May 02, 2018 By Elizabeth McCammon

Research has already shown that women who develop either gestational diabetes or high blood pressure (hypertension) during pregnancy are at risk of getting type 2 diabetes, high blood pressure, or heart disease years later. A new study funded by Diabetes Canada shows that the risk of developing those conditions after pregnancy is significantly higher if the woman had both gestational diabetes and high blood pressure during pregnancy.


Dr. Kaberi Dasgupta, of the Research Institute of the McGill University Health Centre, and her team analyzed the medical records of 64,000 Quebec couples spanning 13½ years. They found that having either gestational diabetes or high blood pressure during pregnancy increased a woman’s risk for type 2 diabetes in future by 15 times, and doubled her risk of future high blood pressure (compared to women who did not have these conditions during pregnancy). But if she had both conditions during pregnancy, she was 37 times more likely to get diabetes later in life, and six times more likely to develop hypertension.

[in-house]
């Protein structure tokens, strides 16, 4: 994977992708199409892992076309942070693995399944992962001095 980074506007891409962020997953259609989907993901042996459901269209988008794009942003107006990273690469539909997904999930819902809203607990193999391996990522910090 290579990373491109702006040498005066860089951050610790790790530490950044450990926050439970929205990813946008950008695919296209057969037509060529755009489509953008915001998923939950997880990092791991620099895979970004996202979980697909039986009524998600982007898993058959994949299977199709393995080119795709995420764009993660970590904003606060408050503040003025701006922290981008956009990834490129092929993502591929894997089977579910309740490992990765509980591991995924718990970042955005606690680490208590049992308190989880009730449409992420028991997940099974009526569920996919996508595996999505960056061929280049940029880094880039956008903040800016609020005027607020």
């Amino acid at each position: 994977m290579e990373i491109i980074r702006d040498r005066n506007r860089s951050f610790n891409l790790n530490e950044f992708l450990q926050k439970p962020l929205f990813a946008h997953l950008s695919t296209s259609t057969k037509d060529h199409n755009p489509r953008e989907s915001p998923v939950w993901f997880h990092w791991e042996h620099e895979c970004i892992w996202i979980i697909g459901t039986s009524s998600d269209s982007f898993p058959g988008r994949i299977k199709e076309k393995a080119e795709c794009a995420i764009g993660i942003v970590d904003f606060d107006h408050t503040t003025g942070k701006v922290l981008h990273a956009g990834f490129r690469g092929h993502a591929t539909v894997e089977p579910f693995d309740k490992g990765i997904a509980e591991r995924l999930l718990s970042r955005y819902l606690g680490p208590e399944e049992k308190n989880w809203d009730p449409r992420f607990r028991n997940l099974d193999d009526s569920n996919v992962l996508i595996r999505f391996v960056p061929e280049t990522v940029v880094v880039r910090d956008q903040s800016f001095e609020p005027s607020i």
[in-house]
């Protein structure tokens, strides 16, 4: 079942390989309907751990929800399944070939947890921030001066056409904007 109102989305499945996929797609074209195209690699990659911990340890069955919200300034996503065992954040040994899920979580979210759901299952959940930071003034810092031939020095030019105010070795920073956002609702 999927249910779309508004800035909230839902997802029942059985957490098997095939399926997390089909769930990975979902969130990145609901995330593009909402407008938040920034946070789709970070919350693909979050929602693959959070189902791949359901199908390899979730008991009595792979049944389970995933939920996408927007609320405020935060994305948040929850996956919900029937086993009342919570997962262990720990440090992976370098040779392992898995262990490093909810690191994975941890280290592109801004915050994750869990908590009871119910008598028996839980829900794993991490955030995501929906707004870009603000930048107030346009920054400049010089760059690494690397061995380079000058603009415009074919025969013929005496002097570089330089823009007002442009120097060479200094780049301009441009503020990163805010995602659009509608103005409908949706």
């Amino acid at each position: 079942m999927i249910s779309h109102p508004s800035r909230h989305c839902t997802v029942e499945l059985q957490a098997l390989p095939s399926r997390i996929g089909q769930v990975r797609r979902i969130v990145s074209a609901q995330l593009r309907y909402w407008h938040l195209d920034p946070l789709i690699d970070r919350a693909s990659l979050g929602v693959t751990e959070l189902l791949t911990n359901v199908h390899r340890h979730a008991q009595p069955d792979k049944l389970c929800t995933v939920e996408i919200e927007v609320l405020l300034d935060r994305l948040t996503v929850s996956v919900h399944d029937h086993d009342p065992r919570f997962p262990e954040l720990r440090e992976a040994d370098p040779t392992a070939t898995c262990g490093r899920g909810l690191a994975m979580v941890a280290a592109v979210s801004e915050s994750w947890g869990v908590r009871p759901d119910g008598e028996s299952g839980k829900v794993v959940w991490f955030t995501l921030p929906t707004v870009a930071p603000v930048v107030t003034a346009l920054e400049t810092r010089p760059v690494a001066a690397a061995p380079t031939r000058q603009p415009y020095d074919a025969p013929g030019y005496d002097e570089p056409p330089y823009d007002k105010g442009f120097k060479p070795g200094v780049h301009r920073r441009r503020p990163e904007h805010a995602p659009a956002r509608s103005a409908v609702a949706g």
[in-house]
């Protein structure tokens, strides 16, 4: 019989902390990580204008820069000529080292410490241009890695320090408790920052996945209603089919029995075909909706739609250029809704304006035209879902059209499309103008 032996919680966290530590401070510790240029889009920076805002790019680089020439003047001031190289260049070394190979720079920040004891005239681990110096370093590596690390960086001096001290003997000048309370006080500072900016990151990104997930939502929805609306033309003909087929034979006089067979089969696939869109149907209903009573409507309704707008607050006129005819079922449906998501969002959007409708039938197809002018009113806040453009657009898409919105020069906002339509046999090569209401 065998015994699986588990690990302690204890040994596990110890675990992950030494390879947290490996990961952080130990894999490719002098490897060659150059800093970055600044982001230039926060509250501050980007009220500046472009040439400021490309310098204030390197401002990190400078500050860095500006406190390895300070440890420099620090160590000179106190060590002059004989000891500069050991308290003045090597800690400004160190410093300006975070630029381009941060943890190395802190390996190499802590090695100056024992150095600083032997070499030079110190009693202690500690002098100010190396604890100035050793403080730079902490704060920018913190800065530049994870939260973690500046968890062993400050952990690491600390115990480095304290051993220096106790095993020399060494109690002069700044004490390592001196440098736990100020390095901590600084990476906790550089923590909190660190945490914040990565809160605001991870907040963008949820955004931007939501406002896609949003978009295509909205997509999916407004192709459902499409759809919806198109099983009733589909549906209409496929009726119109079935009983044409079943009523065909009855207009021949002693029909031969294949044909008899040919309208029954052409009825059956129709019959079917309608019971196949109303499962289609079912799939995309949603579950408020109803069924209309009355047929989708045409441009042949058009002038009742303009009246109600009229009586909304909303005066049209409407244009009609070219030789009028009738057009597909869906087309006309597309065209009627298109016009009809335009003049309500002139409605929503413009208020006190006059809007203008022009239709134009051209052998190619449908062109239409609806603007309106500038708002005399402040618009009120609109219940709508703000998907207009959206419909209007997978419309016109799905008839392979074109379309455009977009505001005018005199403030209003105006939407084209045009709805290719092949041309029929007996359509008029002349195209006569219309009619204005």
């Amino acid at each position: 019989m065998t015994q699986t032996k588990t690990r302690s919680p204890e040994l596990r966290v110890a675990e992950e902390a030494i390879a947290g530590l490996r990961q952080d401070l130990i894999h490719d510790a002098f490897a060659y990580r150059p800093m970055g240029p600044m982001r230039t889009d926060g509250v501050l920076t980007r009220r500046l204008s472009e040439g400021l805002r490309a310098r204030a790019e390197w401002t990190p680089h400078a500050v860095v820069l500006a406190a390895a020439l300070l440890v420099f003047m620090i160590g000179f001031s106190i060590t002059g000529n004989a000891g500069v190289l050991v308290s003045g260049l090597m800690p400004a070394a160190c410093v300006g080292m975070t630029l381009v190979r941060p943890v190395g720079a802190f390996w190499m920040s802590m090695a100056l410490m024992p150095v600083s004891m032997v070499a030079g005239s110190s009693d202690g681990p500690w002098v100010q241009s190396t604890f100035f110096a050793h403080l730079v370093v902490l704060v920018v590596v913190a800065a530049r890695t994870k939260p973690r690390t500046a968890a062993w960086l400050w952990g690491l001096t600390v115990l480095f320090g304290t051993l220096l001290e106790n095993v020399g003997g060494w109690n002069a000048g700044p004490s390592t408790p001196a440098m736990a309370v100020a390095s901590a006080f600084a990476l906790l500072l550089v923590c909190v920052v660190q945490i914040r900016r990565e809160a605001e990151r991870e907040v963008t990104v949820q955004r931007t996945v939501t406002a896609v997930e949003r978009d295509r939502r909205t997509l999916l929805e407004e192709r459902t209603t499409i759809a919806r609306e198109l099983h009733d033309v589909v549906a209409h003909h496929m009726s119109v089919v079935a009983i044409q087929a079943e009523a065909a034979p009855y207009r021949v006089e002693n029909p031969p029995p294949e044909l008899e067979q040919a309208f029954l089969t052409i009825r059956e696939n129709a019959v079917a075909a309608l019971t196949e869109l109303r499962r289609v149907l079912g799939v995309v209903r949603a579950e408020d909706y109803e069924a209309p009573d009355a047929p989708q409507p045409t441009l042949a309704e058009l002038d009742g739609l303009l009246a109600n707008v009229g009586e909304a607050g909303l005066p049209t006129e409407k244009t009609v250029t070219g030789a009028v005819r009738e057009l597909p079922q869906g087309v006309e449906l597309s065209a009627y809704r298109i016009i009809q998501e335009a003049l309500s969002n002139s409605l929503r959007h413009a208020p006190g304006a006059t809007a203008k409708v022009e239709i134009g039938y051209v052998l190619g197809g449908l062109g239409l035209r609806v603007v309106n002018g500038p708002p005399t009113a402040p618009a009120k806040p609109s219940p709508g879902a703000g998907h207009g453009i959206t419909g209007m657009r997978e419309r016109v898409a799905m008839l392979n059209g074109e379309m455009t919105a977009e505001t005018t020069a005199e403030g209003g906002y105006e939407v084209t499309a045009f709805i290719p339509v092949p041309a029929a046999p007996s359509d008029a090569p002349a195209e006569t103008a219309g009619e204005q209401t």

If researchers study diabetes and hypertension in pregnancy separately, the impact of the diseases could be underestimated, says Dasgupta: “We didn’t just say, ‘You have diabetes. That’s the end of the story. You have hypertension. That’s the end of the story.’ Instead, we asked what the added risk is of having both. That, I think, is the biggest take-home message.”


“Prevention of type 2 diabetes is a critical public health issue for Canadians,” says Dr. Jan Hux, president of Diabetes Canada. “This important study not only confirms that this risk is higher after gestational diabetes, but also measures that risk.”


Did you know?

Since the Charles H. Best Research Fund was established in 1975, Diabetes Canada has funded more than $135 million in research to support thousands of Canada’s most renowned scientists, scholars, and clinicians. Read how research is enhancing our understanding of diabetes and its prevention, treatment, and management in “Progress in Research.”

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